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Reporter named in WikiLeaks flees amid crackdown on dissent

An Ethiopian journalist was forced to flee the country earlier this month after being named in a WikiLeaks cable - the first time a leaked cable has caused direct repercussions for a journalist, says the Committee to Protect Journalists (CPJ). His case is part of a broadening crackdown on dissent in Ethiopia, say CPJ and other IFEX members.

Argaw Ashine, the local correspondent for Kenya's Nation Media Group, told CPJ he was forced to flee after being interrogated three times in September over the identity of a government source mentioned in a leaked 2009 U.S. cable. WikiLeaks recently published its full archive of 251,000 cables unredacted, naming sources that were removed by partner media organisations.

"The threat we sought to avert through redactions of initial WikiLeaks cables has now become real. A citation in one of these cables can easily provide repressive governments with the perfect opportunity to persecute or punish journalists and activists," said CPJ executive director Joel Simon. "WikiLeaks must take responsibility for its actions and do whatever it can to reduce the risk to journalists named in its cables. It must put in place systems to ensure that such disclosures do not reoccur."

WikiLeaks said the CPJ was being misleading in its statement, as Ashine was not cited as a U.S. embassy informant and "no journalistic source is named."

"While, it is outrageous for a journalist to feel the need to leave their country for a period, neither is it good for the CPJ to distort the facts for marketing purposes," WikiLeaks alleged.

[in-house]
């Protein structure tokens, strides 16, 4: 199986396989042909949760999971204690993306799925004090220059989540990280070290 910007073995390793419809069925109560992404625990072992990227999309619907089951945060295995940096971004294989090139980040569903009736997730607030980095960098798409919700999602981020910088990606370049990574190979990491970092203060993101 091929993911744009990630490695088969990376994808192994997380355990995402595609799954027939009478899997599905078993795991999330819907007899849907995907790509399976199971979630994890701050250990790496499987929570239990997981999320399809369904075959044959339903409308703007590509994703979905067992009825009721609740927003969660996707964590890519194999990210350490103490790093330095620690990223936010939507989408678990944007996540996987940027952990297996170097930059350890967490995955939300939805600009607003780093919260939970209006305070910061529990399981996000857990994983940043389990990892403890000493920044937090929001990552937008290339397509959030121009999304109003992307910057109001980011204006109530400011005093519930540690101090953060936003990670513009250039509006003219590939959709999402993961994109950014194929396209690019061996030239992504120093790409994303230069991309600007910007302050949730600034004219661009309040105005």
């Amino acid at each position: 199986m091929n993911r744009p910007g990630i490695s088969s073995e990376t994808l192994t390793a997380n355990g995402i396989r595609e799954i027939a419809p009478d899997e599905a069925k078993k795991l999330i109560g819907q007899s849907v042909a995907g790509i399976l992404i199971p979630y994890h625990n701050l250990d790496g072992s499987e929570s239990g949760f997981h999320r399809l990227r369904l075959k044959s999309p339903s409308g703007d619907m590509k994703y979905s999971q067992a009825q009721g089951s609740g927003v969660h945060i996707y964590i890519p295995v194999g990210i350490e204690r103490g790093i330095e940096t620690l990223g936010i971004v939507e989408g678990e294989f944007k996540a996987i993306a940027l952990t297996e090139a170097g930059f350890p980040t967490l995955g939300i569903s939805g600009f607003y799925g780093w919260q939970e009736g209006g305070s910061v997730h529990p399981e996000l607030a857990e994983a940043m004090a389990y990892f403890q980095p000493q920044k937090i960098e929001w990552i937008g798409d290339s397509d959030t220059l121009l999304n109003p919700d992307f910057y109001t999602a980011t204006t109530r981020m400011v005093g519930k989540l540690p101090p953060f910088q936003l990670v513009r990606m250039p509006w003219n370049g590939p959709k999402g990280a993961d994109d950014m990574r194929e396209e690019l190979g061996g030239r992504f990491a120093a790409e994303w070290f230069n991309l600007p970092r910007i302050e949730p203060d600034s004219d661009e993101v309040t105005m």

The leaked 2009 cable said Ashine was told by an unnamed official source that the government would target six journalists from "Addis Neger", the country's leading independent paper known for being critical of the government. That paper closed later that year, citing fears of arrest and prosecution under a far-reaching anti-terrorism law, says CPJ.

Ethiopian officials have denied that Ashine was pressured to name a source, and consistently denied any plans to censor "Addis Neger", according to news reports.

But, says CPJ, on 8 September police interrogators told Ashine that he had 24 hours to reveal his source in the Ethiopian government or face the consequences.

"This was no idle threat," said CPJ. "At least six journalists were recently detained under the country's draconian anti-terror law. They face up to 20 years in prison."

They include journalist and publisher Eskinder Nega, who was among six journalists and activists arrested on 14 September on accusations of involvement in a terrorist plot.

Another person arrested, Sileshi Hagos, used to cover stories about the political group Ginbot 7 before it was banned for being a terrorist organisation.

Wednesday's arrests follow dozens of other terrorism related arrests and detentions in recent weeks, including those of two Swedish journalists who have been held without charge for more than two months.

Amnesty International says 100 Ethiopian opposition members and five journalists have been arrested since March, all on terror charges.

"The recent spate of arrests points to a broadening crackdown against dissent by the Ethiopian authorities," said Human Rights Watch. The detentions are "just the latest reminder that it is very dangerous to criticise the government in Ethiopia."

"The people are fed up because of the social, economic and political situation and the people follow also what is happening in North Africa and Arab countries ... and people are saying, 'When is our turn? When shall we go to the streets?'" Ethiopian opposition party official Negasso Gidada told AP.

"The attitude is so strong in the country, in the people, soon it will explode, and the government is afraid of that, and by arresting political party members and leaders, the government thinks it will take precautionary measures against that," he said.

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